We never buried that house right,
under the gibbous violence of its roofs.
All summer long, the canary
never stops singing. The shed
in the yard blows its bulbs,
a single glare of ochre light,
and at nightfall another child goes missing. I hang
the posters on every second lamp post
down the street: past the chalk-skinned
memorials of middle school games,
blacktop maw everywhere below me.
This town won’t ever change.
The power lines sing me electric
and starving both—perhaps
I did not claim my tongue a single time
that strange-bellied summer. Again
the sky blinks down at us, highest point
folding over to praise the horizon,
a slow pilgrimage across itself
and back again. Not unlike journeys made
to leave ourselves behind, in which we are
bloated with the childhoods
yet to be smudged off. The homes we grew up in
and failed to leave
offerings for. I strain the inherited marrow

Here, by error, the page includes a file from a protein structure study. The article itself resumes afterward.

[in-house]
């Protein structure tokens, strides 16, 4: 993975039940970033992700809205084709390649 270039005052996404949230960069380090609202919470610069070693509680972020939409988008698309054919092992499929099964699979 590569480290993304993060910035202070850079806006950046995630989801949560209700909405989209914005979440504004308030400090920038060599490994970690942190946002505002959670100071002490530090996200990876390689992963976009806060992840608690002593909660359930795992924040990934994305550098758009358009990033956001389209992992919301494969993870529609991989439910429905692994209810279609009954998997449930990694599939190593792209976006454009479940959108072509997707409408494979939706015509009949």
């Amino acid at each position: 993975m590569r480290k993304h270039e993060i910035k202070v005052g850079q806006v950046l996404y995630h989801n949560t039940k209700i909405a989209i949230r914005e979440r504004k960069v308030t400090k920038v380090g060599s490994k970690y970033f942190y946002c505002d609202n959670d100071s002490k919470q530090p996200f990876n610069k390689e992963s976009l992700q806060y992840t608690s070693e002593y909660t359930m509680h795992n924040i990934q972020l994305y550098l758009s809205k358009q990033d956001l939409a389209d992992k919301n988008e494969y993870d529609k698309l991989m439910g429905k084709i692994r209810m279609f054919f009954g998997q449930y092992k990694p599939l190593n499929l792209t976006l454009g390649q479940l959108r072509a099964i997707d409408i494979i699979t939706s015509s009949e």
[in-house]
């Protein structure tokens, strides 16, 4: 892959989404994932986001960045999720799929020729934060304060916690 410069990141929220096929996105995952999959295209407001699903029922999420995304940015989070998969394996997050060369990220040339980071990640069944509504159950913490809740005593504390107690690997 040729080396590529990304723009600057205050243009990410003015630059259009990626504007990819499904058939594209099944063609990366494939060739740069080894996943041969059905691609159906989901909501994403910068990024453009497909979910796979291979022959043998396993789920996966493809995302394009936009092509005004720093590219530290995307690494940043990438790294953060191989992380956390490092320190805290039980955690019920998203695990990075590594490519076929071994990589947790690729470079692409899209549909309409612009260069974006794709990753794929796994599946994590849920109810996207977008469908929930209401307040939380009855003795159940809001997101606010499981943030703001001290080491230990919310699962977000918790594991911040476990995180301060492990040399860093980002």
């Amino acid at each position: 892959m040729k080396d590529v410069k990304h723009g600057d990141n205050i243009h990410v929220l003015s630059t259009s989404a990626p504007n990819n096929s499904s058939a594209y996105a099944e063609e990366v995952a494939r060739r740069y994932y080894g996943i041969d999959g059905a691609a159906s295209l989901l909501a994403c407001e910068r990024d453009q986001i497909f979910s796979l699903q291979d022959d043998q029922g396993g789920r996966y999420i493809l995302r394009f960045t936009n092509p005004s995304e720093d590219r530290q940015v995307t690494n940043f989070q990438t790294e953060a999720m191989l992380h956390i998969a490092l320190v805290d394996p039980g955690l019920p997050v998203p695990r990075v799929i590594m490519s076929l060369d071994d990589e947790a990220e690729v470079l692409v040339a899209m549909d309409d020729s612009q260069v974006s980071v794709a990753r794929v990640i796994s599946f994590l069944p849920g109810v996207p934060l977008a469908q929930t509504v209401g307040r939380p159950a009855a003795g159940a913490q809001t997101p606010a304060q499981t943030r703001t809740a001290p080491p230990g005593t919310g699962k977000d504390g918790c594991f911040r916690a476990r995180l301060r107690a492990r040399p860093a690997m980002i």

from my mother’s bones, glut myself
on steak cooked bleu. The kinds of things we do
for hunger. I tell the neighbors
I want to grow up
thin and tough and famished
the way the townie boys like best. Last night
I dreamt about living past
the age of girlhood. On waking, every room
was a mouth and the hinges opened their throats,
creaking wide in conjoined prayer.
Some places are more ghost
About the Author
Eunice Kim is a Korean-American writer living in Seoul. Her work has been published or is forthcoming in Vagabond City Lit, Sonora Review, Barren Magazine, Young Poets Network and more.